Sheet Metal Workers Local 24 call on airport board to require Community Benefits Agreement

On Jan. 30, affiliated Columbus/Central Ohio Building and Construction Trades Council members and other area labor unions attended the Columbus Regional Airport Authority Board of Directors Meeting and called on the board to enter into a Community Benefits Agreement with the building trades. 

The message was made clear to the CRAA board that a CBA will ensure minorities, women and workers of all races and genders will be hired for all the construction work on the new $2 billion terminal at John Glenn International Airport in Columbus. 

As an affiliated member of the C/COBCTC, Sheet Metal Workers Local 24 strongly supports the efforts to promote the use of CBAs on projects across Central Ohio. 

Colorado-based construction manager at risk Hensel Phelps was hired by the CRAA to perform preconstruction and construction services for the project. 

According to Dorsey Hager, C/COBCTC Executive Secretary-Treasurer, Hensel Phelps broke off all CBA talks after more than half a year of negotiations with the C/COBCTC.

“It has been obvious the last seven months that Hensel Phelps wants all the benefits of a CBA, but at the same time, refuses to commit to the equal treatment of workers on your project,” Hager told the CRAA Board of Directors. For their first community outreach event, they failed to invite the Columbus Building Trades or the Columbus NAACP. At their first meeting with potential contractors, a public meeting, they stated they were not going to require contractors to pay Prevailing Wages.”

During their negotiations, Hensel Phelps wanted exclusions for minority-owned and women-owned contractors, which Hager called a non-starter.

“Imagine telling your kids that you’re taking a Disney family vacation, but some of them have to stay home,” said Hager. “That’s what Hensel Phelps is asking of me.”

Hager added that Hensel Phelps wants workers, depending on who they work for, to be treated as an exception when it comes to equal treatment like quality wages, healthcare and retirement benefits. 

He stressed that C/COBCTC affiliated unions have a track record of completing projects on time, under budget and with a local and diverse workforce. `

Jahaan Harris, a member of IBEW Local 683, explained the benefits of Prevailing Wage to the board and how it guarantees fair compensation for workers and promotes economic stability within Central Ohio communities. 

 He also noted that Hensel Phelps has been caught evading Prevailing Wages on past projects.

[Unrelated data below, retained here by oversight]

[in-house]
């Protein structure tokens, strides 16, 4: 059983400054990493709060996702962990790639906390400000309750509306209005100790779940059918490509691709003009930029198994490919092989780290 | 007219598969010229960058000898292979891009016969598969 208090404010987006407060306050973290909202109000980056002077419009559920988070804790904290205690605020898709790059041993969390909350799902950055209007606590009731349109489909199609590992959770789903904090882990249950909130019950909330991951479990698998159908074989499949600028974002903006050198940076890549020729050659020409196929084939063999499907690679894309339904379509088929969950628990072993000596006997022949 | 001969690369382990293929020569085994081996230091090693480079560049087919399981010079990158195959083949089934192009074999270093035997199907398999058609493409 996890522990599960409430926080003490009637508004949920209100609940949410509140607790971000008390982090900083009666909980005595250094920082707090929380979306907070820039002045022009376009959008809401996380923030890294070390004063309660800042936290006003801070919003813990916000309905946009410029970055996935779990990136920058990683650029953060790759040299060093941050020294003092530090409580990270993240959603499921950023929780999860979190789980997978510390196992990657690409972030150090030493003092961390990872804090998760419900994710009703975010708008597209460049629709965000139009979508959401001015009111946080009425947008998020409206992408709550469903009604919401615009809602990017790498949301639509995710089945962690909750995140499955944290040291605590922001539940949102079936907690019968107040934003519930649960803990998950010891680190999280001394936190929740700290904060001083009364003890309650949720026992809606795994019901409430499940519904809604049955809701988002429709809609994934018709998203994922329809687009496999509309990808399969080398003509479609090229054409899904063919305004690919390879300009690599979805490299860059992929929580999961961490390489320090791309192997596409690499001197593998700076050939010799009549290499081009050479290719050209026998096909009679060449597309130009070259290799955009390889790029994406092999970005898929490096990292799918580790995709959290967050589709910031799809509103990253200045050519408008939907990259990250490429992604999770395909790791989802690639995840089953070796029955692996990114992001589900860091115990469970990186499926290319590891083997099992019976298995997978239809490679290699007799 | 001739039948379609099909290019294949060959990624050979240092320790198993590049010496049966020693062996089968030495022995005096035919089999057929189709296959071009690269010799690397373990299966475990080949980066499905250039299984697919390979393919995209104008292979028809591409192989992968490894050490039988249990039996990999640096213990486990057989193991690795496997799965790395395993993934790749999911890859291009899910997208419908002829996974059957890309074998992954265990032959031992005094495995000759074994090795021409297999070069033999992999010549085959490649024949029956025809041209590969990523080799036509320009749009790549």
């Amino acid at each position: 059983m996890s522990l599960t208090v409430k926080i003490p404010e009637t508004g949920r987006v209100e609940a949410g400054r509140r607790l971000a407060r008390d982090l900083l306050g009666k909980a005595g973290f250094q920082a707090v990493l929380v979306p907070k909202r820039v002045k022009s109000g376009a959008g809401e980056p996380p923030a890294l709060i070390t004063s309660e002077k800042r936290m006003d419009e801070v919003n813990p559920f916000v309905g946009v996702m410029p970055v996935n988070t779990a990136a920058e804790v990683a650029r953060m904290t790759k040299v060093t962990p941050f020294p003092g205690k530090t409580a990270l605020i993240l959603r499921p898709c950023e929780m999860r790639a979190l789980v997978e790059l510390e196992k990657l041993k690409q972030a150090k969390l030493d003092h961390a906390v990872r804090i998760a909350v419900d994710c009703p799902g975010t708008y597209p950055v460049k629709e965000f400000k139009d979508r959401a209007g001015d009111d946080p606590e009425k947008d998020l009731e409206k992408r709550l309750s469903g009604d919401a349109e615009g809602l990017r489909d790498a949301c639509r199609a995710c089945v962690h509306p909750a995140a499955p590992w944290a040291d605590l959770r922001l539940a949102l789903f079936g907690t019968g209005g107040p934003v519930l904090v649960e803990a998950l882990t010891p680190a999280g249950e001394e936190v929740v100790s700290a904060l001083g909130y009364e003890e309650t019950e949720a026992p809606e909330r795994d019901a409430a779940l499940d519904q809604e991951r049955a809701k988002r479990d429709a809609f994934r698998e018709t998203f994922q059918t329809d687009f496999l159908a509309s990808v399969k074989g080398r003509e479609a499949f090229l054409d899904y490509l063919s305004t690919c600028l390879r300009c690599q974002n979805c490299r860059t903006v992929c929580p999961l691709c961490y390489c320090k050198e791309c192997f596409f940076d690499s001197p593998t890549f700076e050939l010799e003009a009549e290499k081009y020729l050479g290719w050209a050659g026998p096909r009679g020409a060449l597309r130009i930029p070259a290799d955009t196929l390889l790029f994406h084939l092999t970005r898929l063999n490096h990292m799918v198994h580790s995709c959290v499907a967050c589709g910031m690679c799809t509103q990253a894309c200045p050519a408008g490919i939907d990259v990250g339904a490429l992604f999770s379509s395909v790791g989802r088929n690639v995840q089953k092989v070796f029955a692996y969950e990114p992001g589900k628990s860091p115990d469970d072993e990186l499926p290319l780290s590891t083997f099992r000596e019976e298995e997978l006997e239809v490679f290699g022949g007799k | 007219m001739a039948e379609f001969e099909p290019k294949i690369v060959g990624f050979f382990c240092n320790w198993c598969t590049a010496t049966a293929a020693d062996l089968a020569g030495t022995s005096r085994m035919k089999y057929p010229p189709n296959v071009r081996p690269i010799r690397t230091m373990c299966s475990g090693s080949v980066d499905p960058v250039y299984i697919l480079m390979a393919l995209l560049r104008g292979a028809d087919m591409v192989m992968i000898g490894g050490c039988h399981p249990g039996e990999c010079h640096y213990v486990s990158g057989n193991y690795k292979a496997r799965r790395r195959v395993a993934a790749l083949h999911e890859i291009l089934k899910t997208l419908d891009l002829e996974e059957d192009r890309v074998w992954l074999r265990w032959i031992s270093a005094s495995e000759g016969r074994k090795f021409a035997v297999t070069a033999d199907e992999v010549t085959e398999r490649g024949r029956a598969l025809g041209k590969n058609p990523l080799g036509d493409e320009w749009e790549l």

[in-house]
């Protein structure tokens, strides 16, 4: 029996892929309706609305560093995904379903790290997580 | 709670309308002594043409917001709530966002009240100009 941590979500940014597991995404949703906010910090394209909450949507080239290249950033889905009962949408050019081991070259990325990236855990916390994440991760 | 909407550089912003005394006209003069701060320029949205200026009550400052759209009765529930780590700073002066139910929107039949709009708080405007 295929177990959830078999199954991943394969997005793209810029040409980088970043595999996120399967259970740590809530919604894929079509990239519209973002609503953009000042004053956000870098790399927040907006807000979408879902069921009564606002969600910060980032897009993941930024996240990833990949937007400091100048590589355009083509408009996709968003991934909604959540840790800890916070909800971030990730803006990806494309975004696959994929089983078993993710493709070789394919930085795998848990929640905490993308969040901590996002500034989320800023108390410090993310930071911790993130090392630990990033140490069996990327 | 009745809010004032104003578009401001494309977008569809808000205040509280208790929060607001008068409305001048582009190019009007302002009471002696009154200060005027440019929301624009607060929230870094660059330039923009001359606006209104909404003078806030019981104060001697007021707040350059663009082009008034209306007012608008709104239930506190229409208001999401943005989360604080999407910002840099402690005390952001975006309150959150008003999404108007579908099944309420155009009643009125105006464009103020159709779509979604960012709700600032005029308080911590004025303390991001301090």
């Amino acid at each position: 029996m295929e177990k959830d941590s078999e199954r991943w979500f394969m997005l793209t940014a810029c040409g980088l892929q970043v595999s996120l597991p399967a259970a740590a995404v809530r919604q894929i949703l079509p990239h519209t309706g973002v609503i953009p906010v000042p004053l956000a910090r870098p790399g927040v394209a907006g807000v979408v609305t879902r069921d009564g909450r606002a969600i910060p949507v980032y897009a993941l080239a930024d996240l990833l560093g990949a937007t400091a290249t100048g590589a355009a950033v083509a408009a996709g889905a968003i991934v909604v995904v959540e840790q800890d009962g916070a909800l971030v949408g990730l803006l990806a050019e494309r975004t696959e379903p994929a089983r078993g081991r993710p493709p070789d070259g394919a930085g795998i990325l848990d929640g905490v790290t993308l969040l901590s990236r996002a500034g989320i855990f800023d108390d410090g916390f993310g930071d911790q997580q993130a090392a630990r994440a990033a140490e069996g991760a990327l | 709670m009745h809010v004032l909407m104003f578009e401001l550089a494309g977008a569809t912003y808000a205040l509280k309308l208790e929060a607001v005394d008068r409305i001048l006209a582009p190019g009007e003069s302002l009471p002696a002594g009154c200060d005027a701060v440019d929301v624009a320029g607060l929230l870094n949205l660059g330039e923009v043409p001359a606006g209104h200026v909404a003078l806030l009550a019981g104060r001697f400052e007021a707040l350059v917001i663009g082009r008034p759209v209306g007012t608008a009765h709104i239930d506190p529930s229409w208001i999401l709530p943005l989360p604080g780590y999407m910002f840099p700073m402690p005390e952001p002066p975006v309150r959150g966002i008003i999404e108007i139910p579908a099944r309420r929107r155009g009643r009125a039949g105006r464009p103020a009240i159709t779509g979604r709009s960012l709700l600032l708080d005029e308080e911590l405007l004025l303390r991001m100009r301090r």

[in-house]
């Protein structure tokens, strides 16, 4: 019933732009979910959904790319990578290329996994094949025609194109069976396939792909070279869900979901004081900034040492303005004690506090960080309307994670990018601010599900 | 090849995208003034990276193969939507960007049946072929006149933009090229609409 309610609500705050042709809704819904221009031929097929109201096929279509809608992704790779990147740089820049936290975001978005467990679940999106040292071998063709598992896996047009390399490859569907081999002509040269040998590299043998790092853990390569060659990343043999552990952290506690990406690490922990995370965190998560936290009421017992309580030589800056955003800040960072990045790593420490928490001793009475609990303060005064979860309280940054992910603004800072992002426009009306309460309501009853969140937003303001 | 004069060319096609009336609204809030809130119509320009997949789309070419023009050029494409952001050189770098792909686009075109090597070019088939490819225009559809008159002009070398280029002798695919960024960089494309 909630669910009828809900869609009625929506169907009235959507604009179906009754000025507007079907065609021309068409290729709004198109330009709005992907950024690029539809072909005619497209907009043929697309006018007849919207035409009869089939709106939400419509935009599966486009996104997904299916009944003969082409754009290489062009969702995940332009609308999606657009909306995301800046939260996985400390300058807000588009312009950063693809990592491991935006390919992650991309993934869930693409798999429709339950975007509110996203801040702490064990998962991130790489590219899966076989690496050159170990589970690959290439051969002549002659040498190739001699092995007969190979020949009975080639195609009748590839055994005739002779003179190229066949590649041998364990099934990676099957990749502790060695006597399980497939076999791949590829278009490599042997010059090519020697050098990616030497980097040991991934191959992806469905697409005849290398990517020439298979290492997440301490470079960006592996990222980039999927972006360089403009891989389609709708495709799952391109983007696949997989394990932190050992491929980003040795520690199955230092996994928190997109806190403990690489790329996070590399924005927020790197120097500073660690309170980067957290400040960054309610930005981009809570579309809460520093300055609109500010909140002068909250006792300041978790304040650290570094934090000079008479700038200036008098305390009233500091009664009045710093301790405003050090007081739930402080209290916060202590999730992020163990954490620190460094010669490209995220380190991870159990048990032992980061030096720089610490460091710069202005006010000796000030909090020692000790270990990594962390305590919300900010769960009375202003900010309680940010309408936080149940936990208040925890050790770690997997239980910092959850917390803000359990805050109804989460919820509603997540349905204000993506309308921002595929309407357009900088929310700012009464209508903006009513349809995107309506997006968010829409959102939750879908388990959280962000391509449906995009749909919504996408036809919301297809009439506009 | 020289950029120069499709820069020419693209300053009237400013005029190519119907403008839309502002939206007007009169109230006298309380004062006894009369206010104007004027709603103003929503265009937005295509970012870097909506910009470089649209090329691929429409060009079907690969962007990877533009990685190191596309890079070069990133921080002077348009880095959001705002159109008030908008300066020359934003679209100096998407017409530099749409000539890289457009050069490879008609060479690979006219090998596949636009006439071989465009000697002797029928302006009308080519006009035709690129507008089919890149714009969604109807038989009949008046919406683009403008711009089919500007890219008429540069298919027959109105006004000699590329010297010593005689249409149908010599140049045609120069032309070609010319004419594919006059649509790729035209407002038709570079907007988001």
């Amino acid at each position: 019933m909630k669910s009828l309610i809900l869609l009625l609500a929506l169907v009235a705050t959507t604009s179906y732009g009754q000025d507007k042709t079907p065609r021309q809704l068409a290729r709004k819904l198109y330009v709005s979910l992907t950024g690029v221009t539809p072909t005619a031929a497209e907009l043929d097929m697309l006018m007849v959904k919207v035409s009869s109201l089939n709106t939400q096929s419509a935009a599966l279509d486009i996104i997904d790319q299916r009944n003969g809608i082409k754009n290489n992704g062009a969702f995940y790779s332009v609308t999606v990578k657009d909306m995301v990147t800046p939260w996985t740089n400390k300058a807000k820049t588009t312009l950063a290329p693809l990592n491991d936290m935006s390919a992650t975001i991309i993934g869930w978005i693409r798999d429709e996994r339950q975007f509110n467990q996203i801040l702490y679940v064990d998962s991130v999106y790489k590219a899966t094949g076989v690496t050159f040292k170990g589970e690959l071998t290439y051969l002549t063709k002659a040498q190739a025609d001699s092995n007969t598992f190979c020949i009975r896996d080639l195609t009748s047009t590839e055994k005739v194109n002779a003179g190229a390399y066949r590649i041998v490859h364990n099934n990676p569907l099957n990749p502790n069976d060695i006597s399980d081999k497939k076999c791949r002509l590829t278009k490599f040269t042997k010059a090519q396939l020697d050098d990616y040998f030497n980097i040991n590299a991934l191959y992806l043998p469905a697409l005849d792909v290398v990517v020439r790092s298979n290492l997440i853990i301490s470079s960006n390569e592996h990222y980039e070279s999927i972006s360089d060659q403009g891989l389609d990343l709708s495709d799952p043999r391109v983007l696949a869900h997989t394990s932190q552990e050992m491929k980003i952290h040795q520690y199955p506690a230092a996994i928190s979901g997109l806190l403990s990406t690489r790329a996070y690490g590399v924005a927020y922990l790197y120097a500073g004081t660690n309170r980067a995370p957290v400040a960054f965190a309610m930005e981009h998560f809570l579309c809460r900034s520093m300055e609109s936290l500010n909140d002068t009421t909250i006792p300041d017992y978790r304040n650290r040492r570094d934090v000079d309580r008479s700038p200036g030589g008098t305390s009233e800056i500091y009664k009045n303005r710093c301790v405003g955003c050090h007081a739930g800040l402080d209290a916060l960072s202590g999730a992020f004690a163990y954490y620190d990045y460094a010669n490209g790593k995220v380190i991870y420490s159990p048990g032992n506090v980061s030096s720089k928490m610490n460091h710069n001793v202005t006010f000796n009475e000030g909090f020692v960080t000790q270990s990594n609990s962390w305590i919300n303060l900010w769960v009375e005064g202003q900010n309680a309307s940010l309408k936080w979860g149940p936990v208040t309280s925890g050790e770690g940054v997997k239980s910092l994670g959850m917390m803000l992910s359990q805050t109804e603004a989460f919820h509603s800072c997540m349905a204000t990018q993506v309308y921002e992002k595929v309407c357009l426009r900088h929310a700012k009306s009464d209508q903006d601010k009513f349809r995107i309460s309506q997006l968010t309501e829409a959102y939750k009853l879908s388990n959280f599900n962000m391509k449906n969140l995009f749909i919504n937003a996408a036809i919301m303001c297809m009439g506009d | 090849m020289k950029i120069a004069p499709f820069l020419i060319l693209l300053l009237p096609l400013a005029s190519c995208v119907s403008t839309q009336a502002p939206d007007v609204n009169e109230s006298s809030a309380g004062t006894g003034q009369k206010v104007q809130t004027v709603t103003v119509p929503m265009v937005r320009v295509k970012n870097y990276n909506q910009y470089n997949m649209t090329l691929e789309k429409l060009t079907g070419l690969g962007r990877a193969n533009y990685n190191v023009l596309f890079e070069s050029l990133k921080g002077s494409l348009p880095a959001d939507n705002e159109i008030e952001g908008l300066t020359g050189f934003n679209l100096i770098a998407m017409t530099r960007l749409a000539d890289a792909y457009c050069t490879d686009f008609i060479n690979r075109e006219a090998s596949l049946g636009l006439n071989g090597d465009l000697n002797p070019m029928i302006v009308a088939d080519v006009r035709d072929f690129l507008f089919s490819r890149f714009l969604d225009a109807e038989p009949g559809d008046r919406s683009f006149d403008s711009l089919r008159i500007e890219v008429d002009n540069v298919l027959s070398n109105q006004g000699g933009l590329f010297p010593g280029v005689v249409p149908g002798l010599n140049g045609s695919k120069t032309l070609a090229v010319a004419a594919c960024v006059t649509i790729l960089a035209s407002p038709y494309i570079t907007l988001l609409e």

Furthermore, The Columbus Dispatch reported that Hensel Phelps defrauded workers when it was ordered to pay $2.8 million in May 2022, after an investigation found they defrauded small, veteran-owned businesses.

For Laborers Local 423 member Sara McEnery-Guice, a CBA is a way to ensure diversity, equity and inclusion on the project.  

“Workers in these communities – specifically people of color, women and women of color – are most at risk for contractor wage theft,” McEnery-Guice said. “They deserve a guarantee that they will be paid family-sustaining wages with benefits.”

Creating Central Ohio Futures CEO Leland Bass also addressed the board and explained the role CBAs play in putting members of the award-winning Building Futures Program to work.

He noted that over 300 men and women have graduated from the Building Futures Program, an Apprenticeship Readiness Program that helps members of underserved communities overcome career obstacles.

Sheet Metal Workers Local 24 has graduates of the Building Futures program in their apprenticeship program. Without a CBA, these apprentices are far less likely to work on the airport terminal projects.

Hager closed out his comments by stressing the importance of having a diversified and equal jobsite and reminded the board who had the final say on the CBA.

“The Columbus Building Trades and our community partners are not going to let Hensel Phelps use local minority contractors as props in an effort to deny workers industry-standard wages, pre-apprenticeship and apprenticeship training, benefits like quality healthcare or mechanisms to enforce their rights on the job,” he said. 

After the meeting, Hager and over 50 members of organized labor waited outside the CRAA offices to speak with the Board of Directors, but the board members did not want to talk and walked past the group.

Sheet Metal Workers Local 24 and other C/COBCTC affiliated unions strongly urge the entire Board of Directors to enter into a Community Benefits Agreement with the C/COBCTC.

Watch the videos of Dorsey, Leland, Jahaan and Sara from the CRAA meeting here: 

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